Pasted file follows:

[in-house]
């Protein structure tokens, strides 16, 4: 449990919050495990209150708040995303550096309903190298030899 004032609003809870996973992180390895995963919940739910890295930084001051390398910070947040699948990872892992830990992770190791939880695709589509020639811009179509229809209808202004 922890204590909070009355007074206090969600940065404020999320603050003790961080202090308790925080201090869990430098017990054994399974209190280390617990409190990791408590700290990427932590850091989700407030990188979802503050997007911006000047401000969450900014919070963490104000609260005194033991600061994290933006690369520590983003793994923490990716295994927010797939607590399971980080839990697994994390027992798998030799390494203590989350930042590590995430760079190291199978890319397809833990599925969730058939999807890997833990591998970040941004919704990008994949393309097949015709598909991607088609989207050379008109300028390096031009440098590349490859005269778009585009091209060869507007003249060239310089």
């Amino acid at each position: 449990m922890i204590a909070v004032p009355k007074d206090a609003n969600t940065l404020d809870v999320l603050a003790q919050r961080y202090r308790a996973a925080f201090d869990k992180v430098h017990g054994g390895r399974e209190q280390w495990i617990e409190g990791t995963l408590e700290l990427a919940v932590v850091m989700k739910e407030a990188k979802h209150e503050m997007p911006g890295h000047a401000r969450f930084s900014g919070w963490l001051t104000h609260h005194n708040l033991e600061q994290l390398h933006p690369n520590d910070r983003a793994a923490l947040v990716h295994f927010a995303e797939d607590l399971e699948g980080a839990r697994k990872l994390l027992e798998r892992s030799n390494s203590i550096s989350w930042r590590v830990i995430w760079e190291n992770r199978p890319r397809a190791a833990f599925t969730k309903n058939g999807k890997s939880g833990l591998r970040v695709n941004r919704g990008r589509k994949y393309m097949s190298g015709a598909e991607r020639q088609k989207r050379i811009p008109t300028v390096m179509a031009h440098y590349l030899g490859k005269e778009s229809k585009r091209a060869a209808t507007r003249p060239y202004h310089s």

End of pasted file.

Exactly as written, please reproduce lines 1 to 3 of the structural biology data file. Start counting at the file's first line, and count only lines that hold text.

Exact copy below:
[in-house]
């Protein structure tokens, strides 16, 4: 449990919050495990209150708040995303550096309903190298030899 004032609003809870996973992180390895995963919940739910890295930084001051390398910070947040699948990872892992830990992770190791939880695709589509020639811009179509229809209808202004 922890204590909070009355007074206090969600940065404020999320603050003790961080202090308790925080201090869990430098017990054994399974209190280390617990409190990791408590700290990427932590850091989700407030990188979802503050997007911006000047401000969450900014919070963490104000609260005194033991600061994290933006690369520590983003793994923490990716295994927010797939607590399971980080839990697994994390027992798998030799390494203590989350930042590590995430760079190291199978890319397809833990599925969730058939999807890997833990591998970040941004919704990008994949393309097949015709598909991607088609989207050379008109300028390096031009440098590349490859005269778009585009091209060869507007003249060239310089």
């Amino acid at each position: 449990m922890i204590a909070v004032p009355k007074d206090a609003n969600t940065l404020d809870v999320l603050a003790q919050r961080y202090r308790a996973a925080f201090d869990k992180v430098h017990g054994g390895r399974e209190q280390w495990i617990e409190g990791t995963l408590e700290l990427a919940v932590v850091m989700k739910e407030a990188k979802h209150e503050m997007p911006g890295h000047a401000r969450f930084s900014g919070w963490l001051t104000h609260h005194n708040l033991e600061q994290l390398h933006p690369n520590d910070r983003a793994a923490l947040v990716h295994f927010a995303e797939d607590l399971e699948g980080a839990r697994k990872l994390l027992e798998r892992s030799n390494s203590i550096s989350w930042r590590v830990i995430w760079e190291n992770r199978p890319r397809a190791a833990f599925t969730k309903n058939g999807k890997s939880g833990l591998r970040v695709n941004r919704g990008r589509k994949y393309m097949s190298g015709a598909e991607r020639q088609k989207r050379i811009p008109t300028v390096m179509a031009h440098y590349l030899g490859k005269e778009s229809k585009r091209a060869a209808t507007r003249p060239y202004h310089s």